Oh my cod
We’re excited to announce that Australia’s largest freshwater fish, the iconic Murray cod (Maccullochella peelii), has been added to DNA Zoo’s genomic database.
The Murray cod is one of Australia’s most iconic fish; a freshwater species that can grow to ∼1.8 metres in length, weigh more than 100 kilograms and live to ≥48 years old. This species is of conservation concern as it has undergone strong population contractions in the last century. It is also popular for recreational fishing and is of growing interest to the aquaculture industry.
The story of the Murray cod is not much different to that of most Australian endangered species. Due to its previous abundance, the cod was commercially fished from the early years of European arrival. Changes to its natural habitat and competition from introduced fish species have also had a big impact on Murray cod numbers declining.
The Murray cod inhabits the Murray-Darling Basin, which spreads through New South Wales, South Australia, Queensland, the Australian Capital Territory, and Victoria. Thousands of interconnected creeks and rivers run through the basin and below it you’ll find a complex system of aquifers and groundwater.
Also known as 'pigs of the waterways,' Murray cod are highly aggressive and territorial. They'll also eat almost anything that gets in their way; fish make up the majority of the diet of mature Murray cod, but they have also been known to eat ducks, cormorants, freshwater turtles, water dragons, snakes, mice and frogs.
The chromosome-length assembly we are releasing today is based on the draft assembly by Austin et al., 2017 generated using Illumina and Nanopore sequencing approach. This draft was scaffolded to 24 chromosomes with 20,178,257 PE Hi-C reads generated by DNA Zoo labs using 3D-DNA (Dudchenko et al., 2017) and Juicebox Assembly Tools (Dudchenko et al., 2018). You can find more details on our Methods page, and check out the interactive Hi-C contact map or the 24 chromosomes below!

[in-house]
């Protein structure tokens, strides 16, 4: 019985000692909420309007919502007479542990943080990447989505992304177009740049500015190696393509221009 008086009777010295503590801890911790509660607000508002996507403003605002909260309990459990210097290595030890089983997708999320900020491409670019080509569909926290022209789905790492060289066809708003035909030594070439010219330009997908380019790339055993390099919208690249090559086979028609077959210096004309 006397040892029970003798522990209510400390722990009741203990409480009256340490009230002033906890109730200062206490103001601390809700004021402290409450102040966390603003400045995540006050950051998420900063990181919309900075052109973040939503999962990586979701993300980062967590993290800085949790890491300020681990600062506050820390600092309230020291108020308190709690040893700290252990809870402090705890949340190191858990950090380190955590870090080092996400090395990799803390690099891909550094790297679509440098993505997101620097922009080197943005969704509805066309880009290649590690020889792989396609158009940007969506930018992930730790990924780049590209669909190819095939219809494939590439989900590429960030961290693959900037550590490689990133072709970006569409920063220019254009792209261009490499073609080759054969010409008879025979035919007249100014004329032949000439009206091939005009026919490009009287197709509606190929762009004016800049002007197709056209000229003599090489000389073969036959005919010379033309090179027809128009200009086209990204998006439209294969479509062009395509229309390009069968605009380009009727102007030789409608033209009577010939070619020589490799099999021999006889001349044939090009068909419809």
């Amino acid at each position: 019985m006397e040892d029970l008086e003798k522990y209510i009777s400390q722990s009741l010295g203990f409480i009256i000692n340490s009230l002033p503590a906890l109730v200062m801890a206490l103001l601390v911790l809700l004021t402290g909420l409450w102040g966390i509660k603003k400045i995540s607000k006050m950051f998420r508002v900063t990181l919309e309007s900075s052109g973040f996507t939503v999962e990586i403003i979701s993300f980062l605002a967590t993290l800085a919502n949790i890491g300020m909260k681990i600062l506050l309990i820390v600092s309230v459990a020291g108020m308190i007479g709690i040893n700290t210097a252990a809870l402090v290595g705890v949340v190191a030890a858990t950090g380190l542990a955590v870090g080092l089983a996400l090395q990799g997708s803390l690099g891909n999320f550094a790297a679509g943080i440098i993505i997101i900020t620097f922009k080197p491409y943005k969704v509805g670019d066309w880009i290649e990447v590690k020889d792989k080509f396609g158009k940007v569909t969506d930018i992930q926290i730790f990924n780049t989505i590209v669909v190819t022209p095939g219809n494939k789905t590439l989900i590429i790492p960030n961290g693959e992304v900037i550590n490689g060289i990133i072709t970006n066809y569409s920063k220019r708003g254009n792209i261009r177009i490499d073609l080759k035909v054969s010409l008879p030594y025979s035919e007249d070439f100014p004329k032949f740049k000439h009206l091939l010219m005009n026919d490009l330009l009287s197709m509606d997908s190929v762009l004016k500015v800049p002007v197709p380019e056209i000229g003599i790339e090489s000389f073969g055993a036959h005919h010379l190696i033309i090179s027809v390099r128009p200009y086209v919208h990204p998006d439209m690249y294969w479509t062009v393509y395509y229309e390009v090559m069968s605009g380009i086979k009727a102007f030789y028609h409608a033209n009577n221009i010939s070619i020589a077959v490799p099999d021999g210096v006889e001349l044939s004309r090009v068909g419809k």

The sample for Hi-C was kindly provided by David Carter and Dylan Skinns, CEO and General Manager of Sales and marketing respectively, from Austral Fisheries Pty Ltd. The Hi-C work was supported by resources provided by DNA Zoo Australia, The University of Western Australia (UWA), La Trobe University team with funding from the Australian Research Council (DE190100636). We gratefully acknowledge the computational support from the Pawsey Supercomputing Centre with funding from the Australian Government and the Government of Western Australia.
Murray cod, once listed as 'Critically Endangered' on the International Union for Conservation of Nature's Red List has been upgraded to 'Of Least Concern' as numbers increase. They're still however listed as 'Vulnerable' under the Environmental Protection of Biodiversity and Conservation Act. According to some estimates, cod numbers have been as low as 10% of those that existed before European settlement.
The cod has moved from being considered as a plentiful source of food to an important but threatened part of the Murray-Darling ecosystem. We hope the chromosome-length genome assembly resource for the Murray cod supports ongoing population genetics, conservation and management research; as well as assisting with better understanding the evolutionary ecology and history of the species.